The view of IT from India is clearer than in America - learn globally about Linux

Submitted by Norm Roulet on Sun, 04/17/2005 - 19:26.

WIth insightful perspectives from an information technology (IT) professional in India, the article below offers an excellent overview of the origins of Linux, what it is, where it fits in the IT world, trends in use, and implications on workforce demands. This is the perspective from India, and the global perspective, and the trends referenced are global, like Linux has 14 percent of the $50.9 billion market for server operating systems. Business professionals who do not understand these trends and implications risk tragic consequences.

Linux spreads its wings

Linux has come a long way in India with major successes in the corporate segment. Its growing popularity has resulted in an increased demand for Linux professionals, says K Venkatesh

Derided as a passing fad in its early years, Linux has since grown at such a pace that technology giants like IBM and Oracle are endorsing it, and Microsoft has had to sit up and take notice. A number of organisations in the country are increasingly using Linux, whether it is IRCTC for vendor management, financial and HR management systems on Red Hat Linux; IDBI Bank for financial management, HRMS (ERP) and e-banking; or BSNL (Chennai) for its billing applications. All these use Linux to run their core applications. Indeed, Linux has become a popular option for mail-servers, proxies and firewalls.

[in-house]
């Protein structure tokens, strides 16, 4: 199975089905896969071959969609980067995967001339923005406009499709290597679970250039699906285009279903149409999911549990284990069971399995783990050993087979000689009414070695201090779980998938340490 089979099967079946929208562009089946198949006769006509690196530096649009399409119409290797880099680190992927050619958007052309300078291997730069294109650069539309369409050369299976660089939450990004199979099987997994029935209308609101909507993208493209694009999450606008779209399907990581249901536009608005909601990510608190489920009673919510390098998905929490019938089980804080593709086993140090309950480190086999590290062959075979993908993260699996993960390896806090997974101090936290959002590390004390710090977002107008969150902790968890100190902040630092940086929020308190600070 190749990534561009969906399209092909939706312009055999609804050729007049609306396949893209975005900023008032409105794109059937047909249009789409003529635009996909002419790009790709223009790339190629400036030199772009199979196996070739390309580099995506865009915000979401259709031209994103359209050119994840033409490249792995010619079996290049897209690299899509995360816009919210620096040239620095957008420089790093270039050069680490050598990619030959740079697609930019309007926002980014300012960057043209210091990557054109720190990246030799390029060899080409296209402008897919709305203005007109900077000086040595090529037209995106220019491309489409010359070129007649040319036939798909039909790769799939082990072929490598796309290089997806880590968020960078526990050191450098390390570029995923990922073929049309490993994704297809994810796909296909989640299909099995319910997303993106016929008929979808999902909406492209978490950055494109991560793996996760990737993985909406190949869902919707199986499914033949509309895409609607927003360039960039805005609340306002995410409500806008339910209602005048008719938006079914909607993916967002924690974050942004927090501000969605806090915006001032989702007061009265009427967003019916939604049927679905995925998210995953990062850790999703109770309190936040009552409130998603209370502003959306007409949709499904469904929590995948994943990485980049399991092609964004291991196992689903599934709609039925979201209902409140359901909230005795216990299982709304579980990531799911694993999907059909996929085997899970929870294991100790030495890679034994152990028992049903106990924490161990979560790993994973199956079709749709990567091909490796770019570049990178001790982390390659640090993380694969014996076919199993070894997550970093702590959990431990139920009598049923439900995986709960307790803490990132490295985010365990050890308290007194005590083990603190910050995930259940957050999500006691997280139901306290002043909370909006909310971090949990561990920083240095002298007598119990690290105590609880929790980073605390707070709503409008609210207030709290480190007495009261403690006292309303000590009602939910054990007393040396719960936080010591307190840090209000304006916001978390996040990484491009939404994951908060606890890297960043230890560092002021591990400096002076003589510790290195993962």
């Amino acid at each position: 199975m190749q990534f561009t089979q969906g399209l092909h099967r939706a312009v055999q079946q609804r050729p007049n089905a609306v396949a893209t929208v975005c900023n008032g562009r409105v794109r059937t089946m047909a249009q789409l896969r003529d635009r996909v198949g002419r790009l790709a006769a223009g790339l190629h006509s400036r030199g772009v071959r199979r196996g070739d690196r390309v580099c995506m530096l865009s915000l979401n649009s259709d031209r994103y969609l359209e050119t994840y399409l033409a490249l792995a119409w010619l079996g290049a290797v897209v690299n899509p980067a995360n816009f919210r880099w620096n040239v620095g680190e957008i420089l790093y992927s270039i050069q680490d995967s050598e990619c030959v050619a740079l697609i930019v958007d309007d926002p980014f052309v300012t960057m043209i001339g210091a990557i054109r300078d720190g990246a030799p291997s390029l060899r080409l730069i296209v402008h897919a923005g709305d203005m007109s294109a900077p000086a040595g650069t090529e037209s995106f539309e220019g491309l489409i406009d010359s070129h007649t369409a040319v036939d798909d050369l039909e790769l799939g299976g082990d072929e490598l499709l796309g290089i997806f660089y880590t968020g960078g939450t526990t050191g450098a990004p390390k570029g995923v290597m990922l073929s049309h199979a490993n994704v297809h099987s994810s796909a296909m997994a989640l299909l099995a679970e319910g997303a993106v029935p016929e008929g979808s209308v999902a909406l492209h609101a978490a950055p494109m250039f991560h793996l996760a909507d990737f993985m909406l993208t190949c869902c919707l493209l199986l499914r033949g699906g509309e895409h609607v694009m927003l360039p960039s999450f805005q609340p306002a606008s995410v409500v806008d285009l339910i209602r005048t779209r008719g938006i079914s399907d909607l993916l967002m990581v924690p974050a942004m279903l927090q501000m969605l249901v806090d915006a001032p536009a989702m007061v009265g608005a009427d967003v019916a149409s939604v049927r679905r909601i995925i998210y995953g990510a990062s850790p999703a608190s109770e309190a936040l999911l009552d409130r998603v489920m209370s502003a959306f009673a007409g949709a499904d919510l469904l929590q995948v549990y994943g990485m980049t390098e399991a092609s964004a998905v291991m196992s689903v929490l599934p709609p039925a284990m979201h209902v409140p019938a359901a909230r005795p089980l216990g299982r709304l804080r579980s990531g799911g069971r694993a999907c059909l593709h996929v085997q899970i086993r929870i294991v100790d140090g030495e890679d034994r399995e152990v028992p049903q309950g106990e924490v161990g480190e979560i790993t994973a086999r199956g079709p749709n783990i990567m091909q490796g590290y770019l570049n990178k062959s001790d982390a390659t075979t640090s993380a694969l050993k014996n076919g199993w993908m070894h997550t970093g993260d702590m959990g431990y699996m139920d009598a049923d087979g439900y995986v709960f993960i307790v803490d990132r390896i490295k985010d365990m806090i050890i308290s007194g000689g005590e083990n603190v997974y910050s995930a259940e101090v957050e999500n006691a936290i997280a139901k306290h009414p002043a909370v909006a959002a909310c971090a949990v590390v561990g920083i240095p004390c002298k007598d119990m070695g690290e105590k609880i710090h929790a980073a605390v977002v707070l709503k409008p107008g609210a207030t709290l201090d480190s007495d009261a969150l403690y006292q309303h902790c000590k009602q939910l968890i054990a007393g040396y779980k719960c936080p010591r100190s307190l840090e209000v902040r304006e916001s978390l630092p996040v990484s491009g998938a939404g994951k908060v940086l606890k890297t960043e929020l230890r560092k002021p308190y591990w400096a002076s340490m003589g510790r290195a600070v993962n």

Early days

In the early eighties, Richard Stallman wanted to change software that was not working to his satisfaction, but was unable to do so as the source code was not available to him. His reaction was to set up the Free Software Foundation and the GNU Project with the intention of preventing the commercialisation of such software. He published all his work on the Internet, and people could download and customise it as per their requirements. With time, more people contributed with their programmes and newer versions were brought out, all of which could be downloaded for free.

Next, with the creation of GNU tools, a kernel was required to run these programmes. This is where Linus Torvalds filled the gap with Linux. In 1991, Linus posted a message to Usenet, in which he asked for interested parties to contribute to his effort. Linux expanded from just a kernel to a huge suite of applications and utilities. Admirers of Linux state that the greatest advantage Linux has over its competitors is that no other software or operating system can match a system designed and developed by thousands of talented and motivated programmers, many of whom are professional software developers.

Linux is a freely distributable, fully 32-bit, pre-emptive multi-tasking operating system written and distributed under the GNU General Public Licence, which means that its source code is freely distributed and available to the public.

Technically, the term ‘Linux’ denotes only the kernel of the operating system. Various companies and groups of volunteers have built Linux distributions around this kernel. A Linux distribution contains all the necessary tools and programmes to install and maintain the system, perform basic operations, and develop software. In addition to this, a number of applications are also included—Web browser, MUA, newsreader, bitmap editor and audio manipulation tools. Almost all of these application programmes carry an open licence similar to the Linux kernel.

Linux runs on widely differing hardware platforms ranging from small embedded systems over commodity personal computers to huge clusters for processor-intensive jobs like scientific calculations or 3D rendering.

Growing acceptance